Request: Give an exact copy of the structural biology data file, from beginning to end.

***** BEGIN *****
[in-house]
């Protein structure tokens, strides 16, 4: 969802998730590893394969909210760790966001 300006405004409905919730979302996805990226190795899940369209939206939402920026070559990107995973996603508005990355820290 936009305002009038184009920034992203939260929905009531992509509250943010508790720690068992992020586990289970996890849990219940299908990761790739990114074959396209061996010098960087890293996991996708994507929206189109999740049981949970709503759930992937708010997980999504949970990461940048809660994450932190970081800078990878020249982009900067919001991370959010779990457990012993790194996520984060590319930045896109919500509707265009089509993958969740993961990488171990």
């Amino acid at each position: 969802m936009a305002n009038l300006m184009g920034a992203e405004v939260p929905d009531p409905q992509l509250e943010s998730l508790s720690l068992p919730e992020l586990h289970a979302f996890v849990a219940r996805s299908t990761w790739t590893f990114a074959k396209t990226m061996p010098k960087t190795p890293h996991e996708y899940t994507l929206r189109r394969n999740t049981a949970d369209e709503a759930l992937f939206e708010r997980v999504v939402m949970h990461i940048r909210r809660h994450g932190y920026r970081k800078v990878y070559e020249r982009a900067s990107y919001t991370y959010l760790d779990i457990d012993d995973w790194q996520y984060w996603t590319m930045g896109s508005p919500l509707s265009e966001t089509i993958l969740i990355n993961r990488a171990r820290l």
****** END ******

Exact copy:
[in-house]
């Protein structure tokens, strides 16, 4: 969802998730590893394969909210760790966001 300006405004409905919730979302996805990226190795899940369209939206939402920026070559990107995973996603508005990355820290 936009305002009038184009920034992203939260929905009531992509509250943010508790720690068992992020586990289970996890849990219940299908990761790739990114074959396209061996010098960087890293996991996708994507929206189109999740049981949970709503759930992937708010997980999504949970990461940048809660994450932190970081800078990878020249982009900067919001991370959010779990457990012993790194996520984060590319930045896109919500509707265009089509993958969740993961990488171990």
């Amino acid at each position: 969802m936009a305002n009038l300006m184009g920034a992203e405004v939260p929905d009531p409905q992509l509250e943010s998730l508790s720690l068992p919730e992020l586990h289970a979302f996890v849990a219940r996805s299908t990761w790739t590893f990114a074959k396209t990226m061996p010098k960087t190795p890293h996991e996708y899940t994507l929206r189109r394969n999740t049981a949970d369209e709503a759930l992937f939206e708010r997980v999504v939402m949970h990461i940048r909210r809660h994450g932190y920026r970081k800078v990878y070559e020249r982009a900067s990107y919001t991370y959010l760790d779990i457990d012993d995973w790194q996520y984060w996603t590319m930045g896109s508005p919500l509707s265009e966001t089509i993958l969740i990355n993961r990488a171990r820290l």